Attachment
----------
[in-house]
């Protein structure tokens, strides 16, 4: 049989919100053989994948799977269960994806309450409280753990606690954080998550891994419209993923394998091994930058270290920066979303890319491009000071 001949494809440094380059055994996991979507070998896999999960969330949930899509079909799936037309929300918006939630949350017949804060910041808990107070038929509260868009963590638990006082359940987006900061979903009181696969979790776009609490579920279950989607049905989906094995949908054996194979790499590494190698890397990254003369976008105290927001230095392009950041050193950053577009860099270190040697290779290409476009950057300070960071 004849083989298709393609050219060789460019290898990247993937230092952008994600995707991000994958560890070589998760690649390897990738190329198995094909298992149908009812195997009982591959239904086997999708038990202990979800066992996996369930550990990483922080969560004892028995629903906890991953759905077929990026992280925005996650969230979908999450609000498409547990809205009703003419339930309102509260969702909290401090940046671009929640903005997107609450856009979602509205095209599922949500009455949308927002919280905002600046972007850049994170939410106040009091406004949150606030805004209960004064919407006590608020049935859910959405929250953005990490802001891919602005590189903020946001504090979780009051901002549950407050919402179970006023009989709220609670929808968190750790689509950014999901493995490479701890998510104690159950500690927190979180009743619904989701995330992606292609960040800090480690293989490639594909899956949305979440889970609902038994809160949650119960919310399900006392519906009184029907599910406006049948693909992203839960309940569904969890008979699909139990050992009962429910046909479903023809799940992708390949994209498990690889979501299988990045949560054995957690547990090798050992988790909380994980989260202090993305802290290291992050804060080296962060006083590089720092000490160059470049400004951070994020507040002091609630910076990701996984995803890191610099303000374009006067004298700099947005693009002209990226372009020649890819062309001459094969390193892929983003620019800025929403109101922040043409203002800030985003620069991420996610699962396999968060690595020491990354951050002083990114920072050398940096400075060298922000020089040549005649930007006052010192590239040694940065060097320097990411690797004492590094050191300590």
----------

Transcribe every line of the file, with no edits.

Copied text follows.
[in-house]
């Protein structure tokens, strides 16, 4: 049989919100053989994948799977269960994806309450409280753990606690954080998550891994419209993923394998091994930058270290920066979303890319491009000071 001949494809440094380059055994996991979507070998896999999960969330949930899509079909799936037309929300918006939630949350017949804060910041808990107070038929509260868009963590638990006082359940987006900061979903009181696969979790776009609490579920279950989607049905989906094995949908054996194979790499590494190698890397990254003369976008105290927001230095392009950041050193950053577009860099270190040697290779290409476009950057300070960071 004849083989298709393609050219060789460019290898990247993937230092952008994600995707991000994958560890070589998760690649390897990738190329198995094909298992149908009812195997009982591959239904086997999708038990202990979800066992996996369930550990990483922080969560004892028995629903906890991953759905077929990026992280925005996650969230979908999450609000498409547990809205009703003419339930309102509260969702909290401090940046671009929640903005997107609450856009979602509205095209599922949500009455949308927002919280905002600046972007850049994170939410106040009091406004949150606030805004209960004064919407006590608020049935859910959405929250953005990490802001891919602005590189903020946001504090979780009051901002549950407050919402179970006023009989709220609670929808968190750790689509950014999901493995490479701890998510104690159950500690927190979180009743619904989701995330992606292609960040800090480690293989490639594909899956949305979440889970609902038994809160949650119960919310399900006392519906009184029907599910406006049948693909992203839960309940569904969890008979699909139990050992009962429910046909479903023809799940992708390949994209498990690889979501299988990045949560054995957690547990090798050992988790909380994980989260202090993305802290290291992050804060080296962060006083590089720092000490160059470049400004951070994020507040002091609630910076990701996984995803890191610099303000374009006067004298700099947005693009002209990226372009020649890819062309001459094969390193892929983003620019800025929403109101922040043409203002800030985003620069991420996610699962396999968060690595020491990354951050002083990114920072050398940096400075060298922000020089040549005649930007006052010192590239040694940065060097320097990411690797004492590094050191300590």